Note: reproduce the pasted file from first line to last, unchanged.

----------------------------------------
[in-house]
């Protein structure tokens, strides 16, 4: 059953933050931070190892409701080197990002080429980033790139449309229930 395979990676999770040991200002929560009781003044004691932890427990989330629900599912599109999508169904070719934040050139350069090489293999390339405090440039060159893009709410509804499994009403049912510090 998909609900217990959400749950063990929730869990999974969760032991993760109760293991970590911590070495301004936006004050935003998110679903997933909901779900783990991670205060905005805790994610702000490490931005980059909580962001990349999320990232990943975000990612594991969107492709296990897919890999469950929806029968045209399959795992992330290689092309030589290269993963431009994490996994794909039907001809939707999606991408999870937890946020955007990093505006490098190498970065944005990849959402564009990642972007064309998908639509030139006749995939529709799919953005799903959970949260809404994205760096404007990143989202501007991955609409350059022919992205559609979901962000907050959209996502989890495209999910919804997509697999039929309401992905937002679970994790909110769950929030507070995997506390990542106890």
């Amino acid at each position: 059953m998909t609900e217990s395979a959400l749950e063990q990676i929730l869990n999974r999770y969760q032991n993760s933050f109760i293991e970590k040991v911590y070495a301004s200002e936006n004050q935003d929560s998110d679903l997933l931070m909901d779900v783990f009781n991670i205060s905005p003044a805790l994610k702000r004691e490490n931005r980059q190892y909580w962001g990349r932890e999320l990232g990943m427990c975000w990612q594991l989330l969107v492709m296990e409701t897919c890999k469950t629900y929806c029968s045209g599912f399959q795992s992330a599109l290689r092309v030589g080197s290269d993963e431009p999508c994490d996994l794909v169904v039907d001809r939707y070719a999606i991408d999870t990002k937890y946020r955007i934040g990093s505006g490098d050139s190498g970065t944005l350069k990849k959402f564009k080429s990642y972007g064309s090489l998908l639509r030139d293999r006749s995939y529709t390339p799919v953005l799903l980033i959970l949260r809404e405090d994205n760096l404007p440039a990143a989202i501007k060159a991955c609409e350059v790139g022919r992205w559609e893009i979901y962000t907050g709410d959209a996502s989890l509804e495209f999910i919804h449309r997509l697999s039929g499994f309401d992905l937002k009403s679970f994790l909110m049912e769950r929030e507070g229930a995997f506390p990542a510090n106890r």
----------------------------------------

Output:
[in-house]
């Protein structure tokens, strides 16, 4: 059953933050931070190892409701080197990002080429980033790139449309229930 395979990676999770040991200002929560009781003044004691932890427990989330629900599912599109999508169904070719934040050139350069090489293999390339405090440039060159893009709410509804499994009403049912510090 998909609900217990959400749950063990929730869990999974969760032991993760109760293991970590911590070495301004936006004050935003998110679903997933909901779900783990991670205060905005805790994610702000490490931005980059909580962001990349999320990232990943975000990612594991969107492709296990897919890999469950929806029968045209399959795992992330290689092309030589290269993963431009994490996994794909039907001809939707999606991408999870937890946020955007990093505006490098190498970065944005990849959402564009990642972007064309998908639509030139006749995939529709799919953005799903959970949260809404994205760096404007990143989202501007991955609409350059022919992205559609979901962000907050959209996502989890495209999910919804997509697999039929309401992905937002679970994790909110769950929030507070995997506390990542106890």
């Amino acid at each position: 059953m998909t609900e217990s395979a959400l749950e063990q990676i929730l869990n999974r999770y969760q032991n993760s933050f109760i293991e970590k040991v911590y070495a301004s200002e936006n004050q935003d929560s998110d679903l997933l931070m909901d779900v783990f009781n991670i205060s905005p003044a805790l994610k702000r004691e490490n931005r980059q190892y909580w962001g990349r932890e999320l990232g990943m427990c975000w990612q594991l989330l969107v492709m296990e409701t897919c890999k469950t629900y929806c029968s045209g599912f399959q795992s992330a599109l290689r092309v030589g080197s290269d993963e431009p999508c994490d996994l794909v169904v039907d001809r939707y070719a999606i991408d999870t990002k937890y946020r955007i934040g990093s505006g490098d050139s190498g970065t944005l350069k990849k959402f564009k080429s990642y972007g064309s090489l998908l639509r030139d293999r006749s995939y529709t390339p799919v953005l799903l980033i959970l949260r809404e405090d994205n760096l404007p440039a990143a989202i501007k060159a991955c609409e350059v790139g022919r992205w559609e893009i979901y962000t907050g709410d959209a996502s989890l509804e495209f999910i919804h449309r997509l697999s039929g499994f309401d992905l937002k009403s679970f994790l909110m049912e769950r929030e507070g229930a995997f506390p990542a510090n106890r």